Antifa presence helped defend communities

CITY AFFAIRS: National media coverage has inaccurately portrayed the violence as pro-Trump against anti-Trump.

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Willow Yang/Senior Staff

This week, a portion of the Editorial Board dissented with the majority opinion. Read the dissenting editorial here.

Black and white. Good and evil. These dichotomies make it easier for an audience to pick a side to root for. But with the recent protests in Berkeley, the national media has taken to sensationalizing and oversimplifying the event to a debate over free speech and Trump.

The event, as it is being covered, was a battle that pitted pro-Trump against anti-Trump, free-speech advocates against masked assailants. This narrative is especially appealing, considering it happened in the city of Berkeley — a sizzling cauldron for protests — and centered on a contentious president. This characterization, however, waters down the circumstances of this event in an attempt to fit it into a national argument.

The national media oversimplification largely skims over the fact that neo-Nazis and white nationalists were involved in the Free Speech Rally. People carried signs with anti-Semitic messages and performed Nazi salutes. Members of the alt-right, white-nationalist groups Identity Evropa and Proud Boys were arrested amid the violence.

Antifa did not come solely to protest Trump supporters. Similar to its presence during the Milo Yiannopoulos protests on campus in February, Antifa came as a reaction to white supremacism. It has just so happened that at both events, hate-groups and Trump supporters overlapped.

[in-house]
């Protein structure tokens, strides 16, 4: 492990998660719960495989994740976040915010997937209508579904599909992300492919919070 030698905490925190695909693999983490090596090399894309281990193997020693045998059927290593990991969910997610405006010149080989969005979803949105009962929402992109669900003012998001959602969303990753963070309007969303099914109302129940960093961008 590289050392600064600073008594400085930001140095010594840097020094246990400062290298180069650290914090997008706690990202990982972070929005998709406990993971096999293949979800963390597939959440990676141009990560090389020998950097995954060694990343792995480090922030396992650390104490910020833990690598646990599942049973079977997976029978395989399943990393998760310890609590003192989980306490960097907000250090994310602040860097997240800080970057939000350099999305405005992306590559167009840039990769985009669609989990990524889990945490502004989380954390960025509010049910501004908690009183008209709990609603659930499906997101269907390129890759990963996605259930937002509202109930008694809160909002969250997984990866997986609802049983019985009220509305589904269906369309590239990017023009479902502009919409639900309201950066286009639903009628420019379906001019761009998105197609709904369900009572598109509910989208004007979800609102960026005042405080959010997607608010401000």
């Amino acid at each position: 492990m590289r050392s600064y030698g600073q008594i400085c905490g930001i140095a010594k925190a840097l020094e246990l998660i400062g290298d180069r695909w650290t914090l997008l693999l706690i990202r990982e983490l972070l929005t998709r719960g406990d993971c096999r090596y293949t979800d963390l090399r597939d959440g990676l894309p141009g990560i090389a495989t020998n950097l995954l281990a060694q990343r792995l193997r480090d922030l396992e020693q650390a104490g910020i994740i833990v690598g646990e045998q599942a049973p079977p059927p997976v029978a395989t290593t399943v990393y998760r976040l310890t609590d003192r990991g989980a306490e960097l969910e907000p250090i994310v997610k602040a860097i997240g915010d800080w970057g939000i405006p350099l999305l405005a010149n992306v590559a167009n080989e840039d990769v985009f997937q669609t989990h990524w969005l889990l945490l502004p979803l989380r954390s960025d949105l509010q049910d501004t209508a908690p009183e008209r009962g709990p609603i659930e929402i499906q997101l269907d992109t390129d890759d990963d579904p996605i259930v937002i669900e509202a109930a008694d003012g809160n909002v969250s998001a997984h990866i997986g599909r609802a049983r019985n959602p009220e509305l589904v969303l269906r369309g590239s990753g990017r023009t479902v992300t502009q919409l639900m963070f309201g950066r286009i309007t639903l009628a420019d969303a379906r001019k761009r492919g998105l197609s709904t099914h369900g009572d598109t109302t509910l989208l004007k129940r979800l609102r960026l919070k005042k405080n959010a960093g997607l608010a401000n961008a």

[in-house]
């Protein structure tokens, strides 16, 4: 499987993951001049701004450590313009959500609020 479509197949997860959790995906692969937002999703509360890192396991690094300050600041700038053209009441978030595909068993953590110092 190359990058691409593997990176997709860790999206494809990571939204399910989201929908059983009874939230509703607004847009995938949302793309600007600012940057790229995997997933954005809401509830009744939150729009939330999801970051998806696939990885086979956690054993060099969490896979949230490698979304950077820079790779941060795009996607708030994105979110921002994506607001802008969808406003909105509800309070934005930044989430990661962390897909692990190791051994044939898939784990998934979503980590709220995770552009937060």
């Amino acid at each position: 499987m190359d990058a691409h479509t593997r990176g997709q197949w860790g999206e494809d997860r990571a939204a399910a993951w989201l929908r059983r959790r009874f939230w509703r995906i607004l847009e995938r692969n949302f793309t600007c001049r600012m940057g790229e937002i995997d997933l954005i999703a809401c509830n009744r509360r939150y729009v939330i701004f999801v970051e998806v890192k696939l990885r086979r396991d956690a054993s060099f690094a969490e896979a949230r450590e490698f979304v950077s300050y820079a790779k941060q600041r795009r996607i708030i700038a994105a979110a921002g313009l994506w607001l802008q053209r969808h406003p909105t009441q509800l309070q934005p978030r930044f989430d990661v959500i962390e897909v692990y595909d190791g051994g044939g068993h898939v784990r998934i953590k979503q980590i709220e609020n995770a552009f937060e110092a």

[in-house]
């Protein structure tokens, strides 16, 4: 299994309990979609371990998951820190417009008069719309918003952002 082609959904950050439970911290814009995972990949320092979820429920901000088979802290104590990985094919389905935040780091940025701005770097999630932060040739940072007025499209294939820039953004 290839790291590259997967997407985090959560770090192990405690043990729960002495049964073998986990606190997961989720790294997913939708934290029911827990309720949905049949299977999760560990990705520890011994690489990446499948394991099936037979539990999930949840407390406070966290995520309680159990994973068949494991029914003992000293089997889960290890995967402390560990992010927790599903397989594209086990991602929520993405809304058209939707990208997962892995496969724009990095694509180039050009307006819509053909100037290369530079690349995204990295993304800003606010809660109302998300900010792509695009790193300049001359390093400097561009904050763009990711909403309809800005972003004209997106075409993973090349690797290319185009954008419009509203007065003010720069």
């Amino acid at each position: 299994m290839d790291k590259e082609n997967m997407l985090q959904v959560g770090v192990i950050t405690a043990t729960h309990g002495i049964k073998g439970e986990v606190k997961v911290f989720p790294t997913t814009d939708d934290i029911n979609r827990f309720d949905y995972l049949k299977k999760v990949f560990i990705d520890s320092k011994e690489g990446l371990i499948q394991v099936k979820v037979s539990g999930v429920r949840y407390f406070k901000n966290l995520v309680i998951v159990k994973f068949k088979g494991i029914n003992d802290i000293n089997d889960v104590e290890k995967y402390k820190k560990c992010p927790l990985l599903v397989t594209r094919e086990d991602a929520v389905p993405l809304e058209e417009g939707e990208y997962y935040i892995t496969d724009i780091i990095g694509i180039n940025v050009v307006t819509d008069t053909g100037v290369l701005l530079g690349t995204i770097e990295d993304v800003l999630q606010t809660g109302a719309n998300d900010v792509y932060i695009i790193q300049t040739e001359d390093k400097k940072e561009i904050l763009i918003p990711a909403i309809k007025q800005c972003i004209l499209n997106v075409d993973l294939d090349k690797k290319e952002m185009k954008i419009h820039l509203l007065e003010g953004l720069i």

Whether its tactics were morally right or wrong, and whether it instigated the resulting violence or not, Antifa should not be equated to the groups it came to protest. The net consequences of its actions were that neo-Nazis and white-supremacist groups with violent rhetoric were denied a platform to speak in the city of Berkeley. Had it not taken action, neo-Nazis would be free to roam the streets of Berkeley and be considered a legitimate voice that can force communities to live in fear.

Antifa was the most visible opponent at the rally to defend communities under attack. The type of violence that hate groups represent is a constant presence in the lives of people of color, transgender people and so many other marginalized communities. Allowing them to come to our city only propagates that brand of violence further and puts already marginalized communities in further danger. But by challenging their ability to deliberately spread hate, Antifa was able to protect people, albeit by using violence itself.

Passive protests, legislation, votes and think pieces have not deterred nationalists from organizing and have failed to remedy the seemingly impenetrable ideological disconnect in this country. For that, at the very least, the Antifa group should be commended.

If this event had to be oversimplified in any way, it should be viewed as the conflict between violence as a means to protect versus violence as a means to further attack and harass certain communities. It is the outcome of a system that has regularly failed to protect the communities most in need, that has elected Trump into office and that has allowed white nationalists and neo-Nazis to propagate hate.

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